Need to send money abroad? This seemingly simple task can get pretty complex if you do it the wrong way. Some banks still make international wire transfers hard work for their customers, sometimes requiring them to come into a branch rather than using online or telephone services. And then, of course, there are the fees.
So it pays to do your research, and that’s where this article can help.
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One of the frustrating things about international wire transfers from banks is that each bank offers a service that’s ever so slightly different. So you shouldn’t assume they all offer the same service, even if it’s hard to spot the difference at first. Here’s a list of what you should be on the lookout for.
- Ways to make the transfer. Some banks let you make an international wire online or via an app. Others let you do it by telephone. But some - quite a few, actually - still make you come into a branch to do it. Which is irritating at best - and infuriating if you happen to be out of the country.
- Speed. This is always somewhat variable because it also depends on where the money’s going - the speed isn’t just down to the sending bank. But different banks do offer different expected delivery times, so check that yours is competitive.
- Limits. Is there a maximum amount you’re allowed to send abroad? How about a minimum amount? These could be important considerations, especially if you’re sending large sums of money.
- Cancellation/recall. Banks have different policies on this. Sometimes, you have to pay a fee to cancel or recall a transfer that’s already been requested. So read the small print and check.
- Customer support. If something goes wrong or you need a helping hand, what does your bank offer? Are they always on the phone, or available via chat online? These days, 24/7 customer service from major institutions isn’t rare, and knowing it’s there in case of emergency can be a load off your mind.
- Security. Overall, banks need a high level of security if they’re able to operate at all, and they’ll have to comply with international wire regulations. So your bank is unlikely to actually lose your money. But there are still security issues to consider, especially if you use online banking. For instance, does your bank have 2-factor authentication (2fa)? What happens if they need to send a text to your US phone when you’re out of the country? It’s worth looking into your backup options for situations like that.
- Cost. Last, but certainly not least, always keep an eye on the cost. Most US banks charge a flat fee for international wire transfers, but there can be other costs to consider too, such as penalties if you provide the wrong details. And then there’s the exchange rate, which banks don’t tend to call a ‘cost’ at all. But unless they’re offering you the mid-market exchange rate, they’re making money at your expense through converting less of your money than they could. Which brings us on to the next section.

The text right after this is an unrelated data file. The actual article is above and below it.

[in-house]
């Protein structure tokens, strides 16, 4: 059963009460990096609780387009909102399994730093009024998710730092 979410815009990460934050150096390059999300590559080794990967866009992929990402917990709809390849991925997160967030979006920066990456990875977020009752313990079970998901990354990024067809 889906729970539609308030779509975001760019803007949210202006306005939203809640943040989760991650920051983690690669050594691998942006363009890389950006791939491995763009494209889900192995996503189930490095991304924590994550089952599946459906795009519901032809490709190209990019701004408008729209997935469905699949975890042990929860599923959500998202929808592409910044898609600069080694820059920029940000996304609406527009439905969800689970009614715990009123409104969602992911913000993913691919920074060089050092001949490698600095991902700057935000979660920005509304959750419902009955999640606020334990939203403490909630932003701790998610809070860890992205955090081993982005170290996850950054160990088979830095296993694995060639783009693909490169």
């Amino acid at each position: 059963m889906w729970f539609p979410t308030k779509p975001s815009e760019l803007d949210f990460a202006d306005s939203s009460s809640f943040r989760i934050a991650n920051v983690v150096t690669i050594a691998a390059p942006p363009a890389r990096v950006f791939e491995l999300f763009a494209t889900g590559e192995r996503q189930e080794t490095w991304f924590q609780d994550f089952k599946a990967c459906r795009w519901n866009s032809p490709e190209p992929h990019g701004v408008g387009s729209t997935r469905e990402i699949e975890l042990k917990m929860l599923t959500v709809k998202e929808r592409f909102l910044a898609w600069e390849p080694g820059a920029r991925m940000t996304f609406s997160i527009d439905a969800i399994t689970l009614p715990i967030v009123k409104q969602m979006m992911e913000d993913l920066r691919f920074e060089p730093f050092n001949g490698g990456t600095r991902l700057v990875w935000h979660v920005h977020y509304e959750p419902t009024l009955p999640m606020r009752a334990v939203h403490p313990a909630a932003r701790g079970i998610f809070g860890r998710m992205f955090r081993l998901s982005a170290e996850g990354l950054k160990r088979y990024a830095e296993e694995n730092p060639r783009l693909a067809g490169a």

As already mentioned, the real answer to this is ‘it depends’. But there are four broad categories of fees that usually end up being charged for international wires. The big table below has the specific figures, but here’s a quick overview of what sorts of fees there are.
This is generally a flat fee that your bank will charge you to make the transfer. It may vary depending on whether you request your wire transfer online or in a branch.
Sometimes, banks or specialist providers claim to offer ‘fee-free’ transfers. But a transfer that genuinely has no fees is, shall we say, unlikely. Often, ‘fee-free’ simply means there’s no sending fee - there might well still be the next three types of fees.
Did you know that banks can set their own exchange rates when they transfer your money? While they’re always based on the current market rates, banks don’t have to charge the real mid-market exchange rate, which is an average of all the buy and sell rates currently in use. Instead, banks tend to charge exchange rates that are effectively marked up, meaning that they can convert slightly less of your money than they would otherwise. Good news for them, bad news for you. And for your recipient.
Want a rude awakening? Compare the exchange rate your bank offers to the rate you find on Google, XE or Wise’s currency converter. The difference between those figures is going straight into your bank’s pockets.
International wire transfers are generally made via the SWIFT network, a complex international system of interlinked banks. It’s often not possible via SWIFT for your money to go directly to its destination, so several additional banks - correspondent or intermediary banks, as they’re known - may get involved.
There are two problems with this. Firstly, it can make the transfer process slower. And secondly, it can - and almost certainly will - cost a lot. Every single correspondent bank can charge a fee. A fee that probably comes straight out of your transfer - meaning that even less of your money makes it to its destination.